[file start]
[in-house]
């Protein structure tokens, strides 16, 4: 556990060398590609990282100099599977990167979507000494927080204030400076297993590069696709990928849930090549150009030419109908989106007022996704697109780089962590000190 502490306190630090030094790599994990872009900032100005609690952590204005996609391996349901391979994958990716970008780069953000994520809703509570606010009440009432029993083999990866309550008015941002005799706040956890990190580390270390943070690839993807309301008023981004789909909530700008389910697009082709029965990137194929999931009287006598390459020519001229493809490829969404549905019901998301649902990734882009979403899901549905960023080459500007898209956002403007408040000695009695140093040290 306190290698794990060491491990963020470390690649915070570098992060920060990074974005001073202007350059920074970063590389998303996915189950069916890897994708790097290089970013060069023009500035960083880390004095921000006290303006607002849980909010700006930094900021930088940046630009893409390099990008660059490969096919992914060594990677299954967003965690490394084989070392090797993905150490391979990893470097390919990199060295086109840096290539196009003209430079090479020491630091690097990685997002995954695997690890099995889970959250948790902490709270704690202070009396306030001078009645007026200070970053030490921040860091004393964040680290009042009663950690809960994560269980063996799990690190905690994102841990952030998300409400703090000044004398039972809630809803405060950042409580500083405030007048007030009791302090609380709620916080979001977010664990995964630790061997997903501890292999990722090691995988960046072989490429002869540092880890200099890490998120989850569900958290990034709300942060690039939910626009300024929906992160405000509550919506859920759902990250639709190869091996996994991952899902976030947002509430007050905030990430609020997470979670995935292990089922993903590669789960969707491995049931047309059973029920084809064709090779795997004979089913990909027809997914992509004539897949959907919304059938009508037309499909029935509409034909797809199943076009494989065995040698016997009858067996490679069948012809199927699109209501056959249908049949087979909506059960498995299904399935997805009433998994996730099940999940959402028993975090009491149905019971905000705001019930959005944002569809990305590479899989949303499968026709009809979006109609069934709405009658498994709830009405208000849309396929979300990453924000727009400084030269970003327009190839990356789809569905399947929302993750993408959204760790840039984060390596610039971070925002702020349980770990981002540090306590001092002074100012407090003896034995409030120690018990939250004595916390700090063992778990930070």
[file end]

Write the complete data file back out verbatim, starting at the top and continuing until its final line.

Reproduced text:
[in-house]
């Protein structure tokens, strides 16, 4: 556990060398590609990282100099599977990167979507000494927080204030400076297993590069696709990928849930090549150009030419109908989106007022996704697109780089962590000190 502490306190630090030094790599994990872009900032100005609690952590204005996609391996349901391979994958990716970008780069953000994520809703509570606010009440009432029993083999990866309550008015941002005799706040956890990190580390270390943070690839993807309301008023981004789909909530700008389910697009082709029965990137194929999931009287006598390459020519001229493809490829969404549905019901998301649902990734882009979403899901549905960023080459500007898209956002403007408040000695009695140093040290 306190290698794990060491491990963020470390690649915070570098992060920060990074974005001073202007350059920074970063590389998303996915189950069916890897994708790097290089970013060069023009500035960083880390004095921000006290303006607002849980909010700006930094900021930088940046630009893409390099990008660059490969096919992914060594990677299954967003965690490394084989070392090797993905150490391979990893470097390919990199060295086109840096290539196009003209430079090479020491630091690097990685997002995954695997690890099995889970959250948790902490709270704690202070009396306030001078009645007026200070970053030490921040860091004393964040680290009042009663950690809960994560269980063996799990690190905690994102841990952030998300409400703090000044004398039972809630809803405060950042409580500083405030007048007030009791302090609380709620916080979001977010664990995964630790061997997903501890292999990722090691995988960046072989490429002869540092880890200099890490998120989850569900958290990034709300942060690039939910626009300024929906992160405000509550919506859920759902990250639709190869091996996994991952899902976030947002509430007050905030990430609020997470979670995935292990089922993903590669789960969707491995049931047309059973029920084809064709090779795997004979089913990909027809997914992509004539897949959907919304059938009508037309499909029935509409034909797809199943076009494989065995040698016997009858067996490679069948012809199927699109209501056959249908049949087979909506059960498995299904399935997805009433998994996730099940999940959402028993975090009491149905019971905000705001019930959005944002569809990305590479899989949303499968026709009809979006109609069934709405009658498994709830009405208000849309396929979300990453924000727009400084030269970003327009190839990356789809569905399947929302993750993408959204760790840039984060390596610039971070925002702020349980770990981002540090306590001092002074100012407090003896034995409030120690018990939250004595916390700090063992778990930070």